Cornell Begins

Cornell University was founded with the signing of its Charter on April 27, 1865. Ezra Cornell and co-founder and first president Andrew D. White, spent the next three years planning, designing, and building their new university. There was a lot to do: electing trustees; securing the land-grant scrip; writing a progressive Plan of Organization (inventing the modern American university’s elective system); hiring faculty; purchasing books for the library and equipment and furnishings for its laboratories, classrooms and living quarters; establishing admissions policies and attracting students.

On October 6, 1868, candidates arrived in Ithaca to take entrance exams. The next day was the new university's inauguration day. Although Ezra Cornell and Andrew D. White were both ill, exhausted by their efforts, they spoke eloquently of their idea—the close union of liberal and practical education—and their ideal, “to found an institution where any person can find instruction in any study.”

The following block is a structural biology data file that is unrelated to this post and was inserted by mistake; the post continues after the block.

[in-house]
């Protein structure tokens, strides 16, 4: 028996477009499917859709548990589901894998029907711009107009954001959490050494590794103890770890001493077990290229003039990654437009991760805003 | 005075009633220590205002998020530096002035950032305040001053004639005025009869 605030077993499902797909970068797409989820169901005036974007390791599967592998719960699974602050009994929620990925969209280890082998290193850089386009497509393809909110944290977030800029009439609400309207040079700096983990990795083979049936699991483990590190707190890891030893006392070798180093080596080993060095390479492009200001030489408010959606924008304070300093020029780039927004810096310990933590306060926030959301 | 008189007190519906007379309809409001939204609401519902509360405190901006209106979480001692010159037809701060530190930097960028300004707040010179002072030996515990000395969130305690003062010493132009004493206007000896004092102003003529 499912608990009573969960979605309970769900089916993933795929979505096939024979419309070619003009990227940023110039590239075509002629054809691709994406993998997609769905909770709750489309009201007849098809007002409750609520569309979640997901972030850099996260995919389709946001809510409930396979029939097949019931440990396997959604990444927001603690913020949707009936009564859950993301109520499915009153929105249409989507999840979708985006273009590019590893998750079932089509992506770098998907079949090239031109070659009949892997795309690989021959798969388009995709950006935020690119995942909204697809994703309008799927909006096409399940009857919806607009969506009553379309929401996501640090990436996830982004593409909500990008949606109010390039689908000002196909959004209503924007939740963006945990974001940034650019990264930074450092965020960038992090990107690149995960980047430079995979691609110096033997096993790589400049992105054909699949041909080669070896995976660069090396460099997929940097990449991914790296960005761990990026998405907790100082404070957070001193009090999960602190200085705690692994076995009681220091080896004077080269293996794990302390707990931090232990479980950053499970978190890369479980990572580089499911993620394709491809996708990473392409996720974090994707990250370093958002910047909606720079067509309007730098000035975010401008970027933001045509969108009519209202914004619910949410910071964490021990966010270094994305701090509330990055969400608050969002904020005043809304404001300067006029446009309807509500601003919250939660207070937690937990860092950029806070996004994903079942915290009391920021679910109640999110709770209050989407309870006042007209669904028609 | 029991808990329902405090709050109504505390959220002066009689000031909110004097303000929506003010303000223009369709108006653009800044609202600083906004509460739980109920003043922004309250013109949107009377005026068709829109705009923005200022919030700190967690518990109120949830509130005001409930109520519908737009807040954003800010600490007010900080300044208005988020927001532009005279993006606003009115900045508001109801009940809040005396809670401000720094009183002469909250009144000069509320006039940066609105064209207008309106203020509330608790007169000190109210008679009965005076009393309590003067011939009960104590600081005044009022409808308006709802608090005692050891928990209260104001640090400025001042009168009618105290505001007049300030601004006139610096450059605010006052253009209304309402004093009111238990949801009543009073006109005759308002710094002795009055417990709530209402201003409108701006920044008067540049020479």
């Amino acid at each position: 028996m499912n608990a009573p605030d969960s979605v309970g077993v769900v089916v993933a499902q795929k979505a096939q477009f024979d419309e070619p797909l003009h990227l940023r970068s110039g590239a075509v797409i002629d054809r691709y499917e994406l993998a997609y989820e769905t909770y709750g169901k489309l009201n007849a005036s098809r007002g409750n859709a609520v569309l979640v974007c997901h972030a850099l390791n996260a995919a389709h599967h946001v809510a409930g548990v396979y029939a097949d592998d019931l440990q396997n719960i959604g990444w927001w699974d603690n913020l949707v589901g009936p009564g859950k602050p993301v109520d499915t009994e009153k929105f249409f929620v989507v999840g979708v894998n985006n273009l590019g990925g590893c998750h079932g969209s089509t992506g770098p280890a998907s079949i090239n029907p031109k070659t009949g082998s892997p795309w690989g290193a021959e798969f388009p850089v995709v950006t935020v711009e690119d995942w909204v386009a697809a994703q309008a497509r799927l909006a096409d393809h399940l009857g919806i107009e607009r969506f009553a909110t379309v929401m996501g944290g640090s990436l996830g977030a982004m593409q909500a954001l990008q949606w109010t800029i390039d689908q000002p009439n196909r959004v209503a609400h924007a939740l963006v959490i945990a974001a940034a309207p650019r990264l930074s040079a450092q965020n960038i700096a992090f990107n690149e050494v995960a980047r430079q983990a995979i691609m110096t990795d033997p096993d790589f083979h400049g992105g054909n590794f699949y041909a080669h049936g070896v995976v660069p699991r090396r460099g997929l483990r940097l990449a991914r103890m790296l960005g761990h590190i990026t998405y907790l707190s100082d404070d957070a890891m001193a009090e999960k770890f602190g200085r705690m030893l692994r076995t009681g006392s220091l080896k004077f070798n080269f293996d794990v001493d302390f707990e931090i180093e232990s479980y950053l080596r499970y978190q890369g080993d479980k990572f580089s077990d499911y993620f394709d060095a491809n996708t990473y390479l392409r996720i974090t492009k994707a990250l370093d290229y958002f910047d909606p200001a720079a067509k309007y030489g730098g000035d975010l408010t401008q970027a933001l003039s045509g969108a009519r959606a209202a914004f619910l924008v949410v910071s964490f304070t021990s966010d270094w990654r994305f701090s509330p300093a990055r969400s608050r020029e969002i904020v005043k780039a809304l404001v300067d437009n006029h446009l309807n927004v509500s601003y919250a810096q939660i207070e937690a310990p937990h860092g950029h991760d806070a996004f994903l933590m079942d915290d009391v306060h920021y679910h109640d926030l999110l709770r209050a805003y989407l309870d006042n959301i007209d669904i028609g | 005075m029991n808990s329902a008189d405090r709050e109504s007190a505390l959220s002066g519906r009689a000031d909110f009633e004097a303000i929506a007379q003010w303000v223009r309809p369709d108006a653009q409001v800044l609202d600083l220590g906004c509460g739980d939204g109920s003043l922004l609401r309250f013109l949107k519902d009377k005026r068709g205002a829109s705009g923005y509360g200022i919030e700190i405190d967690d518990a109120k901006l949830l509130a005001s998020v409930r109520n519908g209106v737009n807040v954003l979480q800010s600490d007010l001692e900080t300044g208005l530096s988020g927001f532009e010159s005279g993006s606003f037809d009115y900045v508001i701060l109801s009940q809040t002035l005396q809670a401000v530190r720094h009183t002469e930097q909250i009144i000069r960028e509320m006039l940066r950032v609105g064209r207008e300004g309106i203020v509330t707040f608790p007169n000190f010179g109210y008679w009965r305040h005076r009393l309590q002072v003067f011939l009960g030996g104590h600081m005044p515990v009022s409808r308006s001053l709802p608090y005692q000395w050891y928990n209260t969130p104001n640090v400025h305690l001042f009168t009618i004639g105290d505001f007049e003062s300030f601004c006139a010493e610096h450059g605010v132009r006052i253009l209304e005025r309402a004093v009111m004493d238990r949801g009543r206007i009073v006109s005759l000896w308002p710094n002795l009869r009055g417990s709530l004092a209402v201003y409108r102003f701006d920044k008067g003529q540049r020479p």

The next morning, the student applicants assembled on the steps of the Library to hear if they had passed their exams, and then the first Cornellians marched up East Hill to the mostly unfinished and unbuilt campus for their first classes.

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